How does underwater sabotage work?

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A GIANT WHIRLPOOL raiding in the Baltic Sea, off the Danish island of Bornholm. It is the result of explosions that tore through the Nord Stream 1 and 2 pipelines, which carry gas from Russia to Europe, early on September 26. The reason was “obvious sabotage”, said Jake Sullivan, America’s national security adviser. It was “deliberate, reckless and reckless”, NATO said. One European official says Russia is the suspect. How does submarine sabotage work?

In recent years, Western officials have become increasingly concerned about the vulnerability of undersea cables, which are estimated to carry 95% of the world’s international digital data. “We are now seeing Russian underwater activity near submarine cables that I don’t believe we have ever seen,” he warned the head of NATO’s submarine forces in 2017, saying “It is clear that Russia is interested in NATO…” This January, the head of the British armed forces noted a “dramatic increase in Russian submarine and underwater activity” over the last two decades, with a particular threat to cables.

Russia has different ways of targeting underwater infrastructure. One threat comes from the Main Deep-Sea Research Group, known by its Russian acronym GUGI, which is separate from the navy and reports directly to the Russian defense ministry. GUGI has a variety of spy ships and specialized submarines that can operate at great depths. They can use divers (called hydronauts), small submarines or underwater drones. In 2019 a fire on board the Losharik, one of GUGI’s small submarines, killed 14 Russians in the Barents Sea – that all of them were officers shows the special nature of the group’s work.

But GUGI is unlikely to be the culprit in this case, argues Bryan Clark, a naval expert at the Hudson Institute, a Washington think tank. Its submarines are based in the Arctic and focus on the North Atlantic, Norwegian Sea and Barents Sea. To send in divers, drones or torpedoes they would have to cross the North Sea and enter the Baltic, whose narrow entrance is suitable for acoustic surveillance by NATO . Large cream mothers would also be seen.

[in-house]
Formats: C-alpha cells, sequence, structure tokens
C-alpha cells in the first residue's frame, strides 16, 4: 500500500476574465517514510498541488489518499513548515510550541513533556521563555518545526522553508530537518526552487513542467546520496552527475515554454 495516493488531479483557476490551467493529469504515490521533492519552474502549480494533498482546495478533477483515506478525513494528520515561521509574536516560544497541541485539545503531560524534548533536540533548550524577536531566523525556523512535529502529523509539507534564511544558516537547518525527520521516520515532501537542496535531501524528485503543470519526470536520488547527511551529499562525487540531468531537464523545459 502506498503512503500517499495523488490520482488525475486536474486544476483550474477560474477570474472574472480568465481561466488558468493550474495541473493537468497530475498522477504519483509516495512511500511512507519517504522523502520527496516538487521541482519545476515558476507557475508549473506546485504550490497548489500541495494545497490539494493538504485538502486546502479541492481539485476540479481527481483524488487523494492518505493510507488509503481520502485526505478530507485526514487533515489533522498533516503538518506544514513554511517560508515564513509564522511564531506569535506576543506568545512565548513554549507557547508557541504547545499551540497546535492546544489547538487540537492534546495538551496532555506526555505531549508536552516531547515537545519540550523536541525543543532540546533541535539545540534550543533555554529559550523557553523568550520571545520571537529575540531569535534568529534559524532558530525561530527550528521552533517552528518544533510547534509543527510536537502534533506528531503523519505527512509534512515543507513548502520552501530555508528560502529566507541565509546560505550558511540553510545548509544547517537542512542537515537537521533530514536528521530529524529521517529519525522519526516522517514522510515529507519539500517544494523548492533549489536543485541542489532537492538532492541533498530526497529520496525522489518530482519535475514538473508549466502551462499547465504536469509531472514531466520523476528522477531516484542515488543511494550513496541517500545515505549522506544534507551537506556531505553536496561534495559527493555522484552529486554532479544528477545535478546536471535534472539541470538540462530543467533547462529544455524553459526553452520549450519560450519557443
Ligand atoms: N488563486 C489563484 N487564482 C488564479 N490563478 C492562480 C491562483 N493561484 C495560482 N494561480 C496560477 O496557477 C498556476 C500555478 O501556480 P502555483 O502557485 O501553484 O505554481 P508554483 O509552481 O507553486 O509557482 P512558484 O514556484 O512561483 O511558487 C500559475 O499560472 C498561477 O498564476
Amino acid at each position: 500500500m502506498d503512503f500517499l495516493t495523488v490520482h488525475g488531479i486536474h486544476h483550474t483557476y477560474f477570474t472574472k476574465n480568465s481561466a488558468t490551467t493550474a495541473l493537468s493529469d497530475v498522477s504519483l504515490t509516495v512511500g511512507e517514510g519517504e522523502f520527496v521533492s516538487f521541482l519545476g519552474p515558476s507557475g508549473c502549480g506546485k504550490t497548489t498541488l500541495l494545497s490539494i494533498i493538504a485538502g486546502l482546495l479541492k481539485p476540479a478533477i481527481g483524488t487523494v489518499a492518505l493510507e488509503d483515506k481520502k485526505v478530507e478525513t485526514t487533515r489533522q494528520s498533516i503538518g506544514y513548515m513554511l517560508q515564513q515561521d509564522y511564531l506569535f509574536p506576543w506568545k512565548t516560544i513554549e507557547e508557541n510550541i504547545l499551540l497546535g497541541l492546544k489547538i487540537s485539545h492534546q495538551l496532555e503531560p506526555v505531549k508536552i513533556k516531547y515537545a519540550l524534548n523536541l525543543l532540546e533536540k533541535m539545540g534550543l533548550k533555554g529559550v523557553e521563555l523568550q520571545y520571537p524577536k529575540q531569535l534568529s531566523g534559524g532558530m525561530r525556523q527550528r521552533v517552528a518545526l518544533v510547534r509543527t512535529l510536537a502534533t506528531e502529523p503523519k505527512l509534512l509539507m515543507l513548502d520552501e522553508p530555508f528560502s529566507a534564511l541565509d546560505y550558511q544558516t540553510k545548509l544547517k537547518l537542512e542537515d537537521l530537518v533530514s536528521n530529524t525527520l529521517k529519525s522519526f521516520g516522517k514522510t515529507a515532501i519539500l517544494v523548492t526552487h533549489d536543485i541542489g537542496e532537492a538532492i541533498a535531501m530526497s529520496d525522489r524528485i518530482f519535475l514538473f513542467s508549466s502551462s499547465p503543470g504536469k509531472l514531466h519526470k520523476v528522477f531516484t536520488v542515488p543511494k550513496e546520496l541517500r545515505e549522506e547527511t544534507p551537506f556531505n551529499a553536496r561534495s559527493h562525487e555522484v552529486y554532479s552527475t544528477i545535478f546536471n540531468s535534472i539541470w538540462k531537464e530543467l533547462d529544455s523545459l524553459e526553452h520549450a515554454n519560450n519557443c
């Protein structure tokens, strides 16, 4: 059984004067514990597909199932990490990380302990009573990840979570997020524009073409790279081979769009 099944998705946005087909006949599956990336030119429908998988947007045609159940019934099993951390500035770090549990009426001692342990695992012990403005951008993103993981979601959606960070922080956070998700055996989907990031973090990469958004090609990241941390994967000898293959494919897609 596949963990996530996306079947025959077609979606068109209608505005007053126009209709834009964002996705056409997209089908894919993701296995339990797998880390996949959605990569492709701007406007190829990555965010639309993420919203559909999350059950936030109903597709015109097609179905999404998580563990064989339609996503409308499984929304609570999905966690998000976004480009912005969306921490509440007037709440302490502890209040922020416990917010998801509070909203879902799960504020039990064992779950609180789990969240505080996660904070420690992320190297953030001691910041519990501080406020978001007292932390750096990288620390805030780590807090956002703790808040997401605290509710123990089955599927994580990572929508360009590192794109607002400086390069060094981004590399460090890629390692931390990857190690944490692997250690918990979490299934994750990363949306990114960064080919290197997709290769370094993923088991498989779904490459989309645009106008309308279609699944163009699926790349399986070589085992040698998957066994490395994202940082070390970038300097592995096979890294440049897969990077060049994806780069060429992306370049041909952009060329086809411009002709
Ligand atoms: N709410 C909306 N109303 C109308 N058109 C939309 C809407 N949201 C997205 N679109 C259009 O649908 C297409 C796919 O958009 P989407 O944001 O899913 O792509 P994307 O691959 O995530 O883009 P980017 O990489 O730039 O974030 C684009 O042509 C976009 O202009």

It would be easier for Russia to deploy autonomous or remotely operated drones from Kaliningrad, a Russian exclave on the Baltic, which hosts the Russian navy’s Baltic Fleet and is based just 300km across the water from the area where the pipelines were damaged. Russia was believed to be pursuing 17 different underwater drone projects as of 2018. A surface ship could deploy a drone remotely, which in turn could launch a torpedo warhead. burst over the target. Another method of attack would be to lay mines, which could be activated remotely weeks or months after they are laid.

In practice, pipes and cables are different types of targets, Mr Clark said. Cables can be badly mapped, hidden by mud or moved by currents. Sometimes they are badly cut or damaged by fishing trawlers. In January a vital cable to the Norwegian island of Svalbard was severed, prompting rumors of Russian involvement; Norwegian police eventually decided it was an accident.

In contrast, pipes are easy to find, but are usually partially buried or protected by concrete, so damage requires a large explosive charge. Nord Stream 1, for example, has a concrete layer up to 11cm thick. Danish officials say each explosion caused a seismic event equivalent to 500kg of TNT. That’s about the same as a car bomb, although gas pressure in the pipeline would add to that effect.

What is not clear is why Russia would target pipelines that are largely owned by Russia itself. Nord Stream 2, due for completion in September 2021, was canceled by Germany in February shortly before Russia invaded Ukraine. Nord Stream 1 was shut down on August 31 by Gazprom, the Russian state-owned company that has a majority stake in the pipeline. The pipeline explosion came when Russia escalated the war. On September 29, the Kremlin said that Vladimir Putin, the president of Russia, would announce the annexation of four Ukrainian territories the next day – Europe’s biggest land grab since the second world war (although the Mr. Putin’s forces but part of the area).

Niklas Granholm of FOI, the Swedish defense research agency, notes that a pipeline from Norway to Poland via Denmark, which was intended to reduce Europe’s dependence on Russian gas, was completed on September 27, the day after the explosion. The attack on Nord Stream 1 and 2 may have been a “show what we can do to you” signal to dissuade the EU from further sanctions, he suggests. “But it’s very difficult to get into the Russian decision-making philosophy.”

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